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Being able to monitor progression throughout pupils’ academic career is essential in ensuring that all gaps in learning are addressed, but I’ve often been asked ‘how can schools achieve this without being overwhelmed by tests?’
Assessment is an integral part of school life. Regular, reliable assessments are crucial in developing a clear picture of pupil development and individual needs. Summative and end-of-year testing is perfect for measuring a pupil’s trajectory from the beginning of the year to the close of summer term. On the other hand, ‘light-touch’ formative assessments can complement these formal tests, identifying any weaknesses to be addressed during the year.
Not only that, but assessment is pivotal in informing teachers of how they can adapt their classroom practices so that pupils can master the subject at hand. It allows them to keep track of their pupils’ strengths and weaknesses. Essentially, assessment is just as much about establishing what pupils don’t know, as what they do.
Light-touch formative assessments can take many forms. The best example I’ve found is that just by having a conversation with members of the class, teachers can discover something about their pupils’ knowledge, understanding and skills. Finding a way to record these discussions can help to demonstrate academic development just as well as test scores and assignment marks.
Recording where pupils have expressed difficulty in a particular subject is useful for both the current teacher - who can look to immediately support that pupil - and future teachers who need to see the gaps in learning they need to address. Using statements, where pupils can make a positive claim about their skills and what they have learned is an excellent confidence booster, and can alert teachers to groups in the class who require further help.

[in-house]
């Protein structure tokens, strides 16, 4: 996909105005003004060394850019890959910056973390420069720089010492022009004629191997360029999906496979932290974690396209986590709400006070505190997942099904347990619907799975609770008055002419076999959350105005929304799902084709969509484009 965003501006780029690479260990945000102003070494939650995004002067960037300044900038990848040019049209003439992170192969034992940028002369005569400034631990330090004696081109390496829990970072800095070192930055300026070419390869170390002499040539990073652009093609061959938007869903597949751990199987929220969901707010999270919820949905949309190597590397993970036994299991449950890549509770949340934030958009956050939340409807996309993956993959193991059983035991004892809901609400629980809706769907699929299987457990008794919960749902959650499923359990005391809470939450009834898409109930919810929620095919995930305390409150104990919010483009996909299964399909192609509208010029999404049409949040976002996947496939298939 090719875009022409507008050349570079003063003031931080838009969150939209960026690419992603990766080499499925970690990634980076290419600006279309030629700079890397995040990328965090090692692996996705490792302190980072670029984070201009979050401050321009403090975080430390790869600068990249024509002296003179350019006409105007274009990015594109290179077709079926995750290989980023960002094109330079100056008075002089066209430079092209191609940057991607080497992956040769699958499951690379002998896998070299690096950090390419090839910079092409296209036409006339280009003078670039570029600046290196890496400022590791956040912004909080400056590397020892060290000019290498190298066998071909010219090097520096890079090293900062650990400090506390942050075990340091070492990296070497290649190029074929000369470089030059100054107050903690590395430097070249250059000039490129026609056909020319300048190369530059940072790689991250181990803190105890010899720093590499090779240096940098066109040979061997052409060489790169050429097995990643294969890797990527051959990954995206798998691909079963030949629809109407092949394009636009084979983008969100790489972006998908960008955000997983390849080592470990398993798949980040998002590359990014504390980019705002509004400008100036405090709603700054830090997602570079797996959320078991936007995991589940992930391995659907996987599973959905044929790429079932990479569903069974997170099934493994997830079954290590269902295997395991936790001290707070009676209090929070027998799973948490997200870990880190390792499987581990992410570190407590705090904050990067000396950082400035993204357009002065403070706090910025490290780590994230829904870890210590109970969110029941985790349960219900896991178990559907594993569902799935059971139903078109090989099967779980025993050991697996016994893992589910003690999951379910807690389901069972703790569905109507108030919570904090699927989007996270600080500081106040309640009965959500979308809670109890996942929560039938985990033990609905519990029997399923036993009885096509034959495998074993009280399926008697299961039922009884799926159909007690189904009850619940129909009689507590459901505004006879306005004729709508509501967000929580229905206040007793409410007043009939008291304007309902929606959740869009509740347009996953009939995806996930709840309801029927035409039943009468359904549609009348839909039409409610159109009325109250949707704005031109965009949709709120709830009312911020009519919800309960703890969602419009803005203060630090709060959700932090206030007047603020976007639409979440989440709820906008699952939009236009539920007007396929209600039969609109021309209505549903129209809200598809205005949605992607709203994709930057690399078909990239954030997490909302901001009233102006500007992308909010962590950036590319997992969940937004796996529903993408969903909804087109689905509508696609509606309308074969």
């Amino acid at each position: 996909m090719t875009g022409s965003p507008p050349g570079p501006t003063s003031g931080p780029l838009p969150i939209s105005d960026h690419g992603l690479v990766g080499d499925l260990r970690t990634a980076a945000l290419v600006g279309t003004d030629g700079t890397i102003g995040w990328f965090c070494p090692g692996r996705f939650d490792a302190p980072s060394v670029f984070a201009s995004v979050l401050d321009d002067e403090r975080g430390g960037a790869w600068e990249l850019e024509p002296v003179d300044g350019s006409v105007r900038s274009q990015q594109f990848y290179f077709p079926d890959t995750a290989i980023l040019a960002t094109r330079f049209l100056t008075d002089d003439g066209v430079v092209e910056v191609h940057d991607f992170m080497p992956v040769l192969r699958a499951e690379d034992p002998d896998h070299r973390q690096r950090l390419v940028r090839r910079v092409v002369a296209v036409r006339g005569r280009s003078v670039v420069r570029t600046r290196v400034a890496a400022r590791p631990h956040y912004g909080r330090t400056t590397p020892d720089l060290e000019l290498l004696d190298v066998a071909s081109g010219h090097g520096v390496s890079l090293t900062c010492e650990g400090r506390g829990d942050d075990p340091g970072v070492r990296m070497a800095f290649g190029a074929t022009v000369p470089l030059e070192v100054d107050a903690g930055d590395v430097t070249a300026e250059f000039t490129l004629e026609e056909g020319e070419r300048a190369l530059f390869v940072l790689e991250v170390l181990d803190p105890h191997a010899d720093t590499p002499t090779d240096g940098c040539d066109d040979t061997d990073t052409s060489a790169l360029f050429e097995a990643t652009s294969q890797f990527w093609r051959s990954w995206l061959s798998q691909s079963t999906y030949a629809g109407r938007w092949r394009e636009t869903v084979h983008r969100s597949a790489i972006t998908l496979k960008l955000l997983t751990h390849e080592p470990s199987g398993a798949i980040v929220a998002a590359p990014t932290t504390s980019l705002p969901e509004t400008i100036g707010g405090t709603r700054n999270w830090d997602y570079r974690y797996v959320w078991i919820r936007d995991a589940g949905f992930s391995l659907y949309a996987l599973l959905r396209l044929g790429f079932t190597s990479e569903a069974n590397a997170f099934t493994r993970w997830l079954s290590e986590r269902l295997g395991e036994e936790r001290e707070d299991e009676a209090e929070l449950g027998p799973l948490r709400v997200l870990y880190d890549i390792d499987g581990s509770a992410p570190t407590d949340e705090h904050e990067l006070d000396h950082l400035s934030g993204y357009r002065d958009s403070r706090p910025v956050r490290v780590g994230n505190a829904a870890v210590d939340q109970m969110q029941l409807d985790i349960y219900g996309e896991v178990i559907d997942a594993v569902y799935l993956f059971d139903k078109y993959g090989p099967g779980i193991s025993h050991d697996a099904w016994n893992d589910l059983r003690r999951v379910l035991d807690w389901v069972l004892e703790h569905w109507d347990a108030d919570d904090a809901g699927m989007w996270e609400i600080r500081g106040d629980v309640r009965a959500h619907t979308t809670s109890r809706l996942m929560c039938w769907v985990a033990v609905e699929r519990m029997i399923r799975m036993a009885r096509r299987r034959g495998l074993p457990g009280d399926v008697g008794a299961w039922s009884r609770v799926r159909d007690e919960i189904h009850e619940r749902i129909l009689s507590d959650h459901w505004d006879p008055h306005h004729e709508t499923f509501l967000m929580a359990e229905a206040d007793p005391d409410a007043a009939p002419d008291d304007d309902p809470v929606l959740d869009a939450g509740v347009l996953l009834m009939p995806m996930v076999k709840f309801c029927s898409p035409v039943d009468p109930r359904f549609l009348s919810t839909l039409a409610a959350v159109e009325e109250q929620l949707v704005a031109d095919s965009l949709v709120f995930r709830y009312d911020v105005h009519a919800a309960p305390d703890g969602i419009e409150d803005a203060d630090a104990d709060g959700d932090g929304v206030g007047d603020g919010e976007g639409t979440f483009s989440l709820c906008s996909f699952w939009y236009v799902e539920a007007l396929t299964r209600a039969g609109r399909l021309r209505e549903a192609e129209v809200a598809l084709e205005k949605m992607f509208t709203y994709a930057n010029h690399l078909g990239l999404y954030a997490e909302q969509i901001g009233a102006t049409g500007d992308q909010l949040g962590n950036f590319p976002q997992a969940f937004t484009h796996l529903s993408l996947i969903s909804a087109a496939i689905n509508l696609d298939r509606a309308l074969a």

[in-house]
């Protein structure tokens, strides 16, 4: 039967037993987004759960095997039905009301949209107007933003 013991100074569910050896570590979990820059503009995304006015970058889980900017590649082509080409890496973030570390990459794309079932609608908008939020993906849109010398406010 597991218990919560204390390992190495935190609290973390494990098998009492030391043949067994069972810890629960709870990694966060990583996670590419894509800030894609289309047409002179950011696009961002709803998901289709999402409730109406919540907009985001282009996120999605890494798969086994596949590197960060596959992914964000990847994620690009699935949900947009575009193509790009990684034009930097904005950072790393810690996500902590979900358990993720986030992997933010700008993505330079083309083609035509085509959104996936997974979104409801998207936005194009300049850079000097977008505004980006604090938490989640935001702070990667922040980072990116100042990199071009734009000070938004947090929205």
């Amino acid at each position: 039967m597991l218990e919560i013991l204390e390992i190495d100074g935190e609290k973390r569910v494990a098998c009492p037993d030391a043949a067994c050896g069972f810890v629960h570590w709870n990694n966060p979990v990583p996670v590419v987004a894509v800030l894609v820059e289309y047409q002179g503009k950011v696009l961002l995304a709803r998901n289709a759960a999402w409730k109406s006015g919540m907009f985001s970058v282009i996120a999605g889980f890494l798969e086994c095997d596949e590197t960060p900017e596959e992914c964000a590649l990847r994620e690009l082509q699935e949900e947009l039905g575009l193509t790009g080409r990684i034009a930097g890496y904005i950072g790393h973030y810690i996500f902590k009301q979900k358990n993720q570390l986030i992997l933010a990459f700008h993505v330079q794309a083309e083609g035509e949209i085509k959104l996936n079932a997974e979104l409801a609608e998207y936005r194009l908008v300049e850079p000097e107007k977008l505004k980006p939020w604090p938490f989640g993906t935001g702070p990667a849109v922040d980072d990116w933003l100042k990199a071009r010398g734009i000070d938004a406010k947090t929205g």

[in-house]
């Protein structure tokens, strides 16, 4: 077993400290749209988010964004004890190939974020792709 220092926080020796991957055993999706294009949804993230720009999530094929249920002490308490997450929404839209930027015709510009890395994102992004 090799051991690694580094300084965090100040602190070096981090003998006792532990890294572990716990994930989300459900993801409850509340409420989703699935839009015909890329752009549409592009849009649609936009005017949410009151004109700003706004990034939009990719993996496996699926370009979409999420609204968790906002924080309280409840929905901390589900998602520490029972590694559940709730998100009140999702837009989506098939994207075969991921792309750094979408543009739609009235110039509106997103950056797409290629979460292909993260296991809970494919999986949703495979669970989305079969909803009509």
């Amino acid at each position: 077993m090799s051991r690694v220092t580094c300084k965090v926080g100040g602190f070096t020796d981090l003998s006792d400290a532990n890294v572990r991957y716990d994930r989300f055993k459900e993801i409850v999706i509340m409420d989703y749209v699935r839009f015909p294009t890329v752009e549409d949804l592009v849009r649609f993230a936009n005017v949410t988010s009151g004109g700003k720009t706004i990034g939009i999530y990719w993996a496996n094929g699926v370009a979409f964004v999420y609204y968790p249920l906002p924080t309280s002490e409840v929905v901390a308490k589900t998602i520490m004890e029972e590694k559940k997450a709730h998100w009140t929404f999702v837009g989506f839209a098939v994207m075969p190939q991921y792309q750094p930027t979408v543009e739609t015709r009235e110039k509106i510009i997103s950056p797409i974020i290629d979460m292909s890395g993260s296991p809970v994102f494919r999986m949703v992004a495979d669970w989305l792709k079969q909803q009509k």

Another method of assessing work that has become more popular in the digital age is taking photos of pupils’ classwork and sharing these observations as appropriate. Whenever a teacher needs to make a progress report for an individual or group of pupils, all it takes is a few clicks to find the relevant piece of work in a folder, rather than the tedious task of rifling through numerous exercise books! Tablets and other devices can also facilitate this.
I have found that most schools already encourage peer assessment, which helps to demonstrate what good work looks like. The difficulty lies where pupils will not want to upset or offend their classmates with poor marks. The solution is moving this into an anonymous, digital format. This way, work can be re-distributed faster and the worry of criticism is removed.
In short, formative assessment helps teachers stay in tune with their pupils’ individual needs. Formal testing is a useful form of assessment for both teachers and Ofsted to keep track of pupil progress over the course of the whole year, but on a day-to-day basis, a light-touch approach complements traditional assessment methods to give the staff, and the pupils, what they need to shine.
For more information www.eesforschools.org
By Chris Smith, Head of Education Services, EES for Schools
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